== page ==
Designers Are Betting on This Wall Treatment as the New Shiplap

Cedar walls were once relegated to mountain cabins, ’90s basements, and Swedish saunas. In its worst iteration, the rustic wood paneling is glossy, tinted an orange-red hue, and mixed with things like Tiffany lamps and laminate flooring. But a crop of designers is reimagining the finish for 2020.

Sure, shiplap is charming, but nothing beats the warmth and subtle evergreen scent of unpainted timber—pine, cedar, oak, or otherwise. The trick to making it look modern: Go for a light matte finish and elevate the material with vibrant textiles, punchy paint colors, and eye-grabbing art. These designers have the formula down to a science.

Go Light and Airy

Portland, Oregon–based designer Max Humphrey is unsurprisingly a fan—his Americana aesthetic lends itself perfectly to the cozy style. By staining the wood a lighter tone and mixing in paler furniture, he breathes new life into this classic look.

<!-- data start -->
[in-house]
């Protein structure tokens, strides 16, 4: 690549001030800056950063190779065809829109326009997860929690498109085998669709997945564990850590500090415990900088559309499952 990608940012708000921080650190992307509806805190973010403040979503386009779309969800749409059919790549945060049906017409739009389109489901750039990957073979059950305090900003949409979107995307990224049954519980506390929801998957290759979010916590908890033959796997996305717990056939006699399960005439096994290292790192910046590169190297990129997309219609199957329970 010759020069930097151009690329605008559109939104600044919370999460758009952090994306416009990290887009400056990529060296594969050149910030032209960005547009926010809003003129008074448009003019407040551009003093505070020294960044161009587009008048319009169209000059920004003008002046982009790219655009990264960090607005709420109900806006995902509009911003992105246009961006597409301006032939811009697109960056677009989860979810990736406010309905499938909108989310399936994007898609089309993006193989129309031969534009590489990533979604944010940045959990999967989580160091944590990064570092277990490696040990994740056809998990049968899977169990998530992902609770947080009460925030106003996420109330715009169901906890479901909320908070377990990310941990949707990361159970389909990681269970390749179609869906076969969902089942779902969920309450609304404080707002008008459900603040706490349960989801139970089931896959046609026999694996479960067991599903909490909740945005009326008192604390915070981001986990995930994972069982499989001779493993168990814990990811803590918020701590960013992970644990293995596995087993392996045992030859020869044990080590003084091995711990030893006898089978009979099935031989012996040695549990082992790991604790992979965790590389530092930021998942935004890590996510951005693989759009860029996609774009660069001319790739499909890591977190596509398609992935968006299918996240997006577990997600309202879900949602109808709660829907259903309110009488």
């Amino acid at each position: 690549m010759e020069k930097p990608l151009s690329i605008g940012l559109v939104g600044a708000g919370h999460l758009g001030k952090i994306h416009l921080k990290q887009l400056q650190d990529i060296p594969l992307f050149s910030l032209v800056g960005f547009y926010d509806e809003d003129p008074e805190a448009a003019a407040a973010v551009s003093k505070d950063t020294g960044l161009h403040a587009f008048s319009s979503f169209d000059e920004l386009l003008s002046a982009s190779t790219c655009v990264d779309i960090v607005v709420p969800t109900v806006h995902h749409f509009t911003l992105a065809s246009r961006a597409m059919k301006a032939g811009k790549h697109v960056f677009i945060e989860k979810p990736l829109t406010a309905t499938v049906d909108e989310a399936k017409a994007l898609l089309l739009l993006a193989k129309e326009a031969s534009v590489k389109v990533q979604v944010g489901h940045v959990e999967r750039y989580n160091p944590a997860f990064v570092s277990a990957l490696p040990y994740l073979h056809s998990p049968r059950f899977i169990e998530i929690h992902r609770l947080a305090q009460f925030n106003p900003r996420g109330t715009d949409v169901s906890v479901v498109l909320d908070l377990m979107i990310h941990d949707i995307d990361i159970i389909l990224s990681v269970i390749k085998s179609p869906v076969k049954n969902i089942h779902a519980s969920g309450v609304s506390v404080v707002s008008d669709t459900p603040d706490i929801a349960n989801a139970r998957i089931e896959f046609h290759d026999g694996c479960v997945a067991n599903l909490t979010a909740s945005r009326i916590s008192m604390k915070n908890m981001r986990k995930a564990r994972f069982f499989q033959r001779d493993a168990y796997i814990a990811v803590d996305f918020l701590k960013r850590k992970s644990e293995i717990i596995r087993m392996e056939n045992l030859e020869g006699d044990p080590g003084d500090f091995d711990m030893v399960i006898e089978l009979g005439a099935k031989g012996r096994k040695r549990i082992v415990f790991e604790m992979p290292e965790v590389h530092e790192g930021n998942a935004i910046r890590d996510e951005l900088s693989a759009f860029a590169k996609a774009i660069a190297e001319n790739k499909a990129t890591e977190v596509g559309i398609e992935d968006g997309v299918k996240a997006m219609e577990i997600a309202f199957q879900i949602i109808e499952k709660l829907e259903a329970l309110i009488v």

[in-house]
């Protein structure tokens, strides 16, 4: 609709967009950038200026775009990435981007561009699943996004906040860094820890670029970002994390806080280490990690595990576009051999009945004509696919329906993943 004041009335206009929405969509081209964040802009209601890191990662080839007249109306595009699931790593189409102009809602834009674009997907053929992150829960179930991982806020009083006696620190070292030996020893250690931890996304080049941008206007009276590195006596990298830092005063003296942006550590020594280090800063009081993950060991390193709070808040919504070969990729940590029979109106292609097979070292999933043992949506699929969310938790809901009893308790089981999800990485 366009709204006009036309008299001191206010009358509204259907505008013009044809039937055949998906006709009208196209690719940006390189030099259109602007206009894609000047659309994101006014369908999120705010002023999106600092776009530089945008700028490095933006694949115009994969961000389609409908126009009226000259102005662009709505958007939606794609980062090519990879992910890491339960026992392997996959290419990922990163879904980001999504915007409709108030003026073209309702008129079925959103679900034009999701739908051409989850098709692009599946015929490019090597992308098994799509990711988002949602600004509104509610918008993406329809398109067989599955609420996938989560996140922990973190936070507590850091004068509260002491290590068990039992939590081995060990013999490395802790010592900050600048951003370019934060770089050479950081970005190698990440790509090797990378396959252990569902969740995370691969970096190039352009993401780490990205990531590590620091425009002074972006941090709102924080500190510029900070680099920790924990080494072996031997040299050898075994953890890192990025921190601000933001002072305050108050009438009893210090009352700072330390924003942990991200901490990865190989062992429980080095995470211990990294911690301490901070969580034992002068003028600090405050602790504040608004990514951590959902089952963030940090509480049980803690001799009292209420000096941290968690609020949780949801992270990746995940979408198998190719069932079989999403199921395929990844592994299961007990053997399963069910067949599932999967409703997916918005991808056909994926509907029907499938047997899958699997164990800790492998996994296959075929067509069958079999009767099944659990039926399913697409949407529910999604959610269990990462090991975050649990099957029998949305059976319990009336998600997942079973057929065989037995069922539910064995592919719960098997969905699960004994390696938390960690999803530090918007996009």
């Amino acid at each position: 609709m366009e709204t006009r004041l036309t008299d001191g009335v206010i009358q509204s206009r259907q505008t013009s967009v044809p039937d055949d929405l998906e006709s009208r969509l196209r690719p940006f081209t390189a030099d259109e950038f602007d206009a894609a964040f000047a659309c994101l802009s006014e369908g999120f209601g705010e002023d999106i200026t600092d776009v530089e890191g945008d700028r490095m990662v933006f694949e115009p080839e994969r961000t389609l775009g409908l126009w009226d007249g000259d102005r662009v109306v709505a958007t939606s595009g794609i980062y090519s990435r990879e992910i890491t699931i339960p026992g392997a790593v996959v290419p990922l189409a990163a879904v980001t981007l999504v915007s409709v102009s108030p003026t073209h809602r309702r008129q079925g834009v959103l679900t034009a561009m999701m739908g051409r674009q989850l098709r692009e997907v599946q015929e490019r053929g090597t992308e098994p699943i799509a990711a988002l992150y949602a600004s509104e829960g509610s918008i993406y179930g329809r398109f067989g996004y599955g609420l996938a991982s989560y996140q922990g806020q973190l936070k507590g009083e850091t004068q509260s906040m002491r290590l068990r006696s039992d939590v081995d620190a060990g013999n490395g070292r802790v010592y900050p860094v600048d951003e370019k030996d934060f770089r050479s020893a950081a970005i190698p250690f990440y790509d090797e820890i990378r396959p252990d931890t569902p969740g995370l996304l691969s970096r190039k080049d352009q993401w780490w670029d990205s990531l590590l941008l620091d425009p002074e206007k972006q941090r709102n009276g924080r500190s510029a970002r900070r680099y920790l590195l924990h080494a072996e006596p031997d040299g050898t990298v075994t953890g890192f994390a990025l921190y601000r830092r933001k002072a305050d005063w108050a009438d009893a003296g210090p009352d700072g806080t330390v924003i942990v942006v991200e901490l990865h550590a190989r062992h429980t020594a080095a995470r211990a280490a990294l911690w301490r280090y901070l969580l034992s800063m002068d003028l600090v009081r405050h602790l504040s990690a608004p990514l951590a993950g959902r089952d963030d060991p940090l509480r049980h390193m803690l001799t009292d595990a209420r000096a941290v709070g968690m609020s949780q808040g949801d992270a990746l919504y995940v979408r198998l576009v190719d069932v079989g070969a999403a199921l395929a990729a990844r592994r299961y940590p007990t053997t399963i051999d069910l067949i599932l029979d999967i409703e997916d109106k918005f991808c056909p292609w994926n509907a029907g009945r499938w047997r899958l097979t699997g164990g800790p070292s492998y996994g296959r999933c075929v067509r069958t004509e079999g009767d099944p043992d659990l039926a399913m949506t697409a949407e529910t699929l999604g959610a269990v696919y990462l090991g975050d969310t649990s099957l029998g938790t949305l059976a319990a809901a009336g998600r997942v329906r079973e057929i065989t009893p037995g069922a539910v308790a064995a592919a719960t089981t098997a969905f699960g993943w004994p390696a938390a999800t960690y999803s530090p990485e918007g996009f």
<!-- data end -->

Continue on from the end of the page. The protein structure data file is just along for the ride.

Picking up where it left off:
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Channel the Swiss Alps

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PHOTOGRAPHY BY JÉRÔME GALLAND; DESIGN BY PIERRE YOVANOVITCH

On the other side of the Atlantic, Pierre Yovanovitch is also adopting the look, most recently at Le Coucou, his latest project in Méribel, France. Tainted pine paneling is quintessential in the Alps, but he makes it feel brand-new by keeping his palette monochrome. In this room, for instance, a rusty red–dotted carpet mirrors a painted ceiling in the same hue, while a small framed print echoes the color scheme.

Lean Into the Cabin Vibe

Bedroom with wood-paneled walls
PHOTOGRAPHY BY LAURE JOLIET; ARCHITECTURE BY BESTOR ARCHITECTURE; INTERIOR DESIGN BY REATH DESIGN

Frances Merrill of Reath Design doesn’t shy away from a good wood-paneled wall. She loves to underline the rusticity of the planks with other cabin-inspired touches: checkered table skirts, oil paintings, patchwork quilts. And by keeping the lines of the furniture clean and modern, space feels anything but dated.